The U.S. financial regulator fined JPMorgan Chase and Wells Fargo $36 million over a mortgage kickback scheme involving some of their employees, a report said.
The Consumer Financial Protection Bureau (CFPB) charged employees of the banks with entering into an illegal arrangement with a now-defunct Maryland mortgage title company, Genuine Title, under which the company gave cash, marketing materials and consumer information in exchange for bank business, The Hill said.
“These banks allowed their loan officers to focus on their own illegal financial gain rather than on treating consumers fairly. Our action today to address these practices should serve as a warning for all those in the mortgage market, ” said CFPB Director Richard Cordray, according to the report.
Genuine Title offered real-estate-closing services from 2005 until it went out of business in April 2014, the Financial Times said.
Under the terms of the settlement, Wells Fargo will pay $24 million in civil penalties, and JPMorgan is to pay another $600, 000. The banks will also provide $11.1 million in redress to impacted consumers, and a bank employee and his wife will pay a $30, 000 penalty, The Hill said.
JPMorgan said that “We are fully committed to ensuring that our mortgage bankers comply with all legal and regulatory requirements. These former employees clearly violated our policies, procedures and training”, according to the Financial Times.
Wells Fargo said in a statement that it “does not tolerate improper activities or failure to comply with rules, regulations or company policies”, adding that it has “taken strong corrective action, including terminating team members who were involved and enhancing our procedures to provide greater oversight and monitoring of both the process and our team members”, the Times said.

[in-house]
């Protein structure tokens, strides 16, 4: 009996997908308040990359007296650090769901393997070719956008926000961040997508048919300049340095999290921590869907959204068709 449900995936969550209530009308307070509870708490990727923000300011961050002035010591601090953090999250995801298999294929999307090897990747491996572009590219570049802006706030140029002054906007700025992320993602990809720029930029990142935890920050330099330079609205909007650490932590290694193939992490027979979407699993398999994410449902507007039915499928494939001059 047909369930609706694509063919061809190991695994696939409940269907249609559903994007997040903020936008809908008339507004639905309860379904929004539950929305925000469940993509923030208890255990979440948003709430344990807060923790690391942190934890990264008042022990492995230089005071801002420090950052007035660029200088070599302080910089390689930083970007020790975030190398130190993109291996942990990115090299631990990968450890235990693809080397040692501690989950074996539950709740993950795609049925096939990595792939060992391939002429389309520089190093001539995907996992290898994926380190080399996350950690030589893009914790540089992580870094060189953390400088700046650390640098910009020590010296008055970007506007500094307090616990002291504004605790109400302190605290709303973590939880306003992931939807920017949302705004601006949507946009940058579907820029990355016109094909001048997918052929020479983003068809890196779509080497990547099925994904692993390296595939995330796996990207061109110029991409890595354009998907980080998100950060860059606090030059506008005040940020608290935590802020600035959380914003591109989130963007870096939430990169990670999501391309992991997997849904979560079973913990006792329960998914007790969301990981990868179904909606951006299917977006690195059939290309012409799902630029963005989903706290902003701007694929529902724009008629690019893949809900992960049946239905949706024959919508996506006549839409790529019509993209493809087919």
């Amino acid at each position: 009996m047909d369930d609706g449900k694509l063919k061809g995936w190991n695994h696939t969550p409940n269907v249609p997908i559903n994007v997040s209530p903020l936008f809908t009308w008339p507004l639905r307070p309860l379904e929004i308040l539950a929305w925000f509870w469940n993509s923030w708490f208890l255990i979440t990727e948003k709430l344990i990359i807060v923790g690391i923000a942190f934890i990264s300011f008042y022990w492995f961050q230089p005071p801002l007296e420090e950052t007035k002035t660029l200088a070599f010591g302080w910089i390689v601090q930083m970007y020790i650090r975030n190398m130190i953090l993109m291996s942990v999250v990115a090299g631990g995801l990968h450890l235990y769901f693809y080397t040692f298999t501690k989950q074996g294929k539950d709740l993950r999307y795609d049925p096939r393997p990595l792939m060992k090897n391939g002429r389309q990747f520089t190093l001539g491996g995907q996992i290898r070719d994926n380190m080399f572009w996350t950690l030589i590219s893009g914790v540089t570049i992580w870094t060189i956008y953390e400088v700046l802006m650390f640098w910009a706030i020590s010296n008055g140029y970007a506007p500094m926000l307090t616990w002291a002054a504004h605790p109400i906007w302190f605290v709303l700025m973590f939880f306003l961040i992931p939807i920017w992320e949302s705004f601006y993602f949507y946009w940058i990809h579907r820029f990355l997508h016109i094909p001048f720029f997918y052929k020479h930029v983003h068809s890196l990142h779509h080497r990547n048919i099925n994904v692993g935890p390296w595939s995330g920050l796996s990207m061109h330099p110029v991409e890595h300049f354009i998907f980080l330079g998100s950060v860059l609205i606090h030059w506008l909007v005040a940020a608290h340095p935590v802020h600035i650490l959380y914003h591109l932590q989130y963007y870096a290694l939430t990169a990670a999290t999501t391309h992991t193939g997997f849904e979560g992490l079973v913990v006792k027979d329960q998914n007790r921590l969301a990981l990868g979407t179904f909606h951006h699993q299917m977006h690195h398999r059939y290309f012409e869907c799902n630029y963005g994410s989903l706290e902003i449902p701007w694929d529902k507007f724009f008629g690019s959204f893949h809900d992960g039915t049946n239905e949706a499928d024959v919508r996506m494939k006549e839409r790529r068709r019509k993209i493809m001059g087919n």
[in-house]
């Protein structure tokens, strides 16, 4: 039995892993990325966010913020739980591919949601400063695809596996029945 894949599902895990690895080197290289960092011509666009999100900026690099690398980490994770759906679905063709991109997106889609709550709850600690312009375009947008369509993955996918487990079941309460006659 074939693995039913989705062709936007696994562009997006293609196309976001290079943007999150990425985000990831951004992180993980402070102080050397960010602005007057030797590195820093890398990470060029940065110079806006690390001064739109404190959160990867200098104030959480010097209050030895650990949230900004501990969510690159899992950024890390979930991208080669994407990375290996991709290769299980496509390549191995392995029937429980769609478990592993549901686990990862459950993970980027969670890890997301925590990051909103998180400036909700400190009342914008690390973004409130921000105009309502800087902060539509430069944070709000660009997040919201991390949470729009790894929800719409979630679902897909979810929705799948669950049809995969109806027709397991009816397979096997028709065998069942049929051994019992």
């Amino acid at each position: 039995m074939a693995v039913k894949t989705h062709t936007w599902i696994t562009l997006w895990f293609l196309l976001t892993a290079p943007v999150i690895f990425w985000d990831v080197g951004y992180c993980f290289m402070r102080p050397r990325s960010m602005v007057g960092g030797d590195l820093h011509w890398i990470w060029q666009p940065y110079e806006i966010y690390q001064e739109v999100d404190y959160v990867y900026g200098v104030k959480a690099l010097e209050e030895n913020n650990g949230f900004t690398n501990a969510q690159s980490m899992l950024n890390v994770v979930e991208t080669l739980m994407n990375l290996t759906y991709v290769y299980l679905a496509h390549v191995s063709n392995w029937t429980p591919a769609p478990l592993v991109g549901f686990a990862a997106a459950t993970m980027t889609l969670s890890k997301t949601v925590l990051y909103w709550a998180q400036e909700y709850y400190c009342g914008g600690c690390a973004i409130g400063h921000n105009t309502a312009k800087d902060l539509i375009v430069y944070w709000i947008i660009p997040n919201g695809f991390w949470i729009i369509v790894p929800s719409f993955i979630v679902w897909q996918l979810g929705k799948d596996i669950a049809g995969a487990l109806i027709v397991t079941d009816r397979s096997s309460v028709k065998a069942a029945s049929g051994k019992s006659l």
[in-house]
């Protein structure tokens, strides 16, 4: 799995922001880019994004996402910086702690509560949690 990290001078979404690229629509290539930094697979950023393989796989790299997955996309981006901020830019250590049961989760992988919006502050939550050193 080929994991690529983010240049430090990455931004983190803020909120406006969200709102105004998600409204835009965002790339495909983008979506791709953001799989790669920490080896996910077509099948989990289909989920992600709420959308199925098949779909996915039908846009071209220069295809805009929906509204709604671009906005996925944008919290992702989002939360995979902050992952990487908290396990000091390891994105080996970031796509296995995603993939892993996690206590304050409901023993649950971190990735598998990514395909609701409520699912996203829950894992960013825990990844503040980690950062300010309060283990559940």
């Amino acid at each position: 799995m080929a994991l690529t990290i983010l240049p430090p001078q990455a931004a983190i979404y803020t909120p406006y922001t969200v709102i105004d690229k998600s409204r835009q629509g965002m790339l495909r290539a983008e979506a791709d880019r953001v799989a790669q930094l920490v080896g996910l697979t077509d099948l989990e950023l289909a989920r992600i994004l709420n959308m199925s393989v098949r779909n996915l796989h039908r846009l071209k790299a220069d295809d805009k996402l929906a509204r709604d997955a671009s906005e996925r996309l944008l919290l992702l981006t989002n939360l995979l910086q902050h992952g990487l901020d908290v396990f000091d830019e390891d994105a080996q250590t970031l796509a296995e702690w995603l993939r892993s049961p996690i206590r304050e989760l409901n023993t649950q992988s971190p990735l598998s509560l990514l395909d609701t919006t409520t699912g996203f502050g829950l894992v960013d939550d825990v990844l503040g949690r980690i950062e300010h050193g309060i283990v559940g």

The CFPB determined in its investigation that more than 100 Wells Fargo loan officers in Maryland and Virginia entered into the illegal arrangement, and another six loan officers from JPMorgan did as well. According to the agency, a third financial institution also had employees participating in the scheme, but that bank was not identified as it self-identified the issue, reported it to regulators and fired the employees involved, the report said.
The CFPB fined one Wells Fargo employee for receiving cash payments as part of a business referral arrangement. The regulator said “tens of thousands of dollars” were given to the loan officer but were routed through his wife to disguise the nature of the compensation, according to The Hill.
Under the Real Estate Settlement Procedures Act, businesses are barred from referring real estate settlement services to specific companies in exchange for a “fee, kickback, or thing of value”, the website said.